Hurricane Lists

I’m feeling for our friends and family in the path of Hurricane Florence. 

Preparing for a storm is overwhelming and chaotic. Lists are critical. Last year we had enough to write a book. They helped us stay on task even when our plans changed by the hour. Here’s a photo of some of them when we learned we had to evacuate, but still didn’t know where we were headed:If you’re hunkering down at home, of course you need plenty of supplies, but it’s also important to have your home ready for family and friends who need a place to stay. If you’re ordered to evacuate, securing your house and packing your car with your most critical belongings can be emotionally and physically draining. Referring to lists helps you focus.

Here are a few things to think about once you’re in the cone of uncertainty:

Catch up on your laundry.

Start bagging up the ice from your ice maker and freeze bottles of water.You can never have enough: water, ice, toilet paper, paper towels, tarps, towels, buckets.

These things sell out quickly: fuel, propane tanks, flashlights, C & D batteries, tarps, charcoal, lighters, air mattresses, garbage bags & contractor bags. 

I highly recommend an outdoor propane burner. We also use a trailer hitch cargo carrier for extra fuel and supplies.

Here is my shopping list for hurricane food, which doesn’t include some stuff I may cook before the storm if I have time. Here’s a pdf to save or print: hurricane food

Good food keeps up the morale. Despite what the official guides say, I buy some fruits and vegetables that don’t require refrigeration, and I stick to the pantry staples that I know we’ll eat when we have no a/c (no canned soup here). Please share yours in the comments!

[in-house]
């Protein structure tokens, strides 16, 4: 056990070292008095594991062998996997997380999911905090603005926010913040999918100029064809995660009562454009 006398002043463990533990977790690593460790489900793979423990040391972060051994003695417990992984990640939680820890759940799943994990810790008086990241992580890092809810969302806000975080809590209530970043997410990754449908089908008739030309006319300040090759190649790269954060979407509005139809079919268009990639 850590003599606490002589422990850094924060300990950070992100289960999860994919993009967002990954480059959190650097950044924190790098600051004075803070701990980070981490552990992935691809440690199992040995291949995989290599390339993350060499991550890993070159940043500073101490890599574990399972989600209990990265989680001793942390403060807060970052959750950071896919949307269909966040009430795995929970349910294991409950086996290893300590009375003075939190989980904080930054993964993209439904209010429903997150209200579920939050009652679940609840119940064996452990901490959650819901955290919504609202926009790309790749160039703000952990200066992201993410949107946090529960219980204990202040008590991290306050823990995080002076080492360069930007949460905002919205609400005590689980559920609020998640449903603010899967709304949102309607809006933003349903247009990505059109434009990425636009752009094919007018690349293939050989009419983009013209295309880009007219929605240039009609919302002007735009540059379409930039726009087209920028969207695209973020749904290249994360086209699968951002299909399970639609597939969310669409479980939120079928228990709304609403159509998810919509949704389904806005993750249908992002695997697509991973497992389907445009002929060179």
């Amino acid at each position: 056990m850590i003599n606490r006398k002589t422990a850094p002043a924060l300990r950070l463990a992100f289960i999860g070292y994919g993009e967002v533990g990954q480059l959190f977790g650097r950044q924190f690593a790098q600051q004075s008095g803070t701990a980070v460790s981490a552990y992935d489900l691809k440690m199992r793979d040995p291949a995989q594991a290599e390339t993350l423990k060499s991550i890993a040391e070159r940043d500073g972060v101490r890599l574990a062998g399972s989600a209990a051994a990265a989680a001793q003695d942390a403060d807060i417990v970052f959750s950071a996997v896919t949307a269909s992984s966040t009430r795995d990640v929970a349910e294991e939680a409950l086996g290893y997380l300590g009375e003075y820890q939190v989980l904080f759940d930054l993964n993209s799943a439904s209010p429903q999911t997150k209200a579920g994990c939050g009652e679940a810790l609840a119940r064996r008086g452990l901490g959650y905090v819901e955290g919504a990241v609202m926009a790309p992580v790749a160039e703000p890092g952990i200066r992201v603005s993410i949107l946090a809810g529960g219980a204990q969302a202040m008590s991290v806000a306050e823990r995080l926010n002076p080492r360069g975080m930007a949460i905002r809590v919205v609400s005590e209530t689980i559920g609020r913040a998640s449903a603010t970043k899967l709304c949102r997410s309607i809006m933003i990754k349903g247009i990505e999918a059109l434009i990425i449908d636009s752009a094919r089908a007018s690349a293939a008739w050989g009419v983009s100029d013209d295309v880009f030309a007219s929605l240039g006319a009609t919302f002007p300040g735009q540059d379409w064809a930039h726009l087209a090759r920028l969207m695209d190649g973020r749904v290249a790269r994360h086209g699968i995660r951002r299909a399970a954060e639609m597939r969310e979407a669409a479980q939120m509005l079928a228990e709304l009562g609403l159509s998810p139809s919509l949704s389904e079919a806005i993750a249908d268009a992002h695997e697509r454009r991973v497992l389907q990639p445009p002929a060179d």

My friend Julie reminded me of another thing you won’t find on any official guides: stock up on beer, wine, or cocktail ingredients you like. She mentioned the sale of alcohol was prohibited after the first of two hurricanes hit the east coast of Florida in 2004. Better safe than sober.

A few quick tasks you can do before the storm hits: boil all your eggs, quick-pickle some veggies, and cook the perishables. As my mom always says, “This bacon won’t cook itself.” 

If you’ve got time to make actual recipes, I recommend quiche and gazpacho. Those were our two favorites when we cruised on our sailboat. They’re so good on a hot day, no heating necessary. That’s what I made before we went to Big Pine Key to clean up last year. I also made brownies and lemon bars. Sitting down to some real food helped boost our spirits after some really tough days. Here are some recipe links:

Watermelon Mango Gazpacho

Tomato Pie

Spinach Sheet Pan Quiche

Cold-brew coffee

Florida Hurricane Popcorn

Brownies

Lemon Bars

Dark & Stormies

Good luck to all of you weathering the storms this hurricane season. 

 

 

11 Comments Hurricane Lists

  1. Denise September 12, 2018 at 7:52 pm

    I liked that you included tortillas/wraps. We used them for everything from sandwich wraps to pizza crust last year. They are an essential, especially when you’re feeding a crowd!

    Reply